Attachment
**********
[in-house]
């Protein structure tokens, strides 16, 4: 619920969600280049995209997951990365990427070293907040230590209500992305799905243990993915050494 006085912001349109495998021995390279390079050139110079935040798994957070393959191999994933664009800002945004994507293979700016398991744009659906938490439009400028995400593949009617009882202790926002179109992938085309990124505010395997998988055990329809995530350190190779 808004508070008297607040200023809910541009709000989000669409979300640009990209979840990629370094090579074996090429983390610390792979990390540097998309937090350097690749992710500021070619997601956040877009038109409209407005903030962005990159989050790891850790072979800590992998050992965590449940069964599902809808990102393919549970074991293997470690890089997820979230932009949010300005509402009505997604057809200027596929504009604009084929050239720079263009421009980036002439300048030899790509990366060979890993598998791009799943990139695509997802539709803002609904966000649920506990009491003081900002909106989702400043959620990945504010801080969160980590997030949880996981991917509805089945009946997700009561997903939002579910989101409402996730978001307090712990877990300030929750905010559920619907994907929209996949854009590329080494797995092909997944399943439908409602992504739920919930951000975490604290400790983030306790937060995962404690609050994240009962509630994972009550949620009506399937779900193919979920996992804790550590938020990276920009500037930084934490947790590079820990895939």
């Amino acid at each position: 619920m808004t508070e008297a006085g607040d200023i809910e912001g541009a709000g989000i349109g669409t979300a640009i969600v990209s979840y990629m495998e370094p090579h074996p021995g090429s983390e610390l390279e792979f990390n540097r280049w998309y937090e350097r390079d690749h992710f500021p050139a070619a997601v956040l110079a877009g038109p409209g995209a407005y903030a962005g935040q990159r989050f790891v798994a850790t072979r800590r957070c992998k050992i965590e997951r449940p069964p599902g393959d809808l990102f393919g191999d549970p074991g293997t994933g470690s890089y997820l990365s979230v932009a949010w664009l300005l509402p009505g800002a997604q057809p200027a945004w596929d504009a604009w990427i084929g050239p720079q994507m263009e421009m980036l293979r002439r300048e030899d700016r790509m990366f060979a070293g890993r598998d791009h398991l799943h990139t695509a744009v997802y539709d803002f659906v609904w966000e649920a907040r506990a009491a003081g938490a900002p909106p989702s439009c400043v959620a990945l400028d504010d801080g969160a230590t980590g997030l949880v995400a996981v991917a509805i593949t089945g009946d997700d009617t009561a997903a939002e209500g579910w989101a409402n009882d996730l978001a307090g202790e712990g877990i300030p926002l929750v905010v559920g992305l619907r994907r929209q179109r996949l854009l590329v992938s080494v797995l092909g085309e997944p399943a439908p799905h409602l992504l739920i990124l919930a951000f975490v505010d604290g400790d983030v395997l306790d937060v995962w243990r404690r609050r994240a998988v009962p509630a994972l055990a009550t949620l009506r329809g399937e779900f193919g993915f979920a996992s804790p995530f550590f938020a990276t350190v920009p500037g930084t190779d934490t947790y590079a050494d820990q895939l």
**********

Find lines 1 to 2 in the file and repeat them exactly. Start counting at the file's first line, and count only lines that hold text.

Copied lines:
[in-house]
């Protein structure tokens, strides 16, 4: 619920969600280049995209997951990365990427070293907040230590209500992305799905243990993915050494 006085912001349109495998021995390279390079050139110079935040798994957070393959191999994933664009800002945004994507293979700016398991744009659906938490439009400028995400593949009617009882202790926002179109992938085309990124505010395997998988055990329809995530350190190779 808004508070008297607040200023809910541009709000989000669409979300640009990209979840990629370094090579074996090429983390610390792979990390540097998309937090350097690749992710500021070619997601956040877009038109409209407005903030962005990159989050790891850790072979800590992998050992965590449940069964599902809808990102393919549970074991293997470690890089997820979230932009949010300005509402009505997604057809200027596929504009604009084929050239720079263009421009980036002439300048030899790509990366060979890993598998791009799943990139695509997802539709803002609904966000649920506990009491003081900002909106989702400043959620990945504010801080969160980590997030949880996981991917509805089945009946997700009561997903939002579910989101409402996730978001307090712990877990300030929750905010559920619907994907929209996949854009590329080494797995092909997944399943439908409602992504739920919930951000975490604290400790983030306790937060995962404690609050994240009962509630994972009550949620009506399937779900193919979920996992804790550590938020990276920009500037930084934490947790590079820990895939």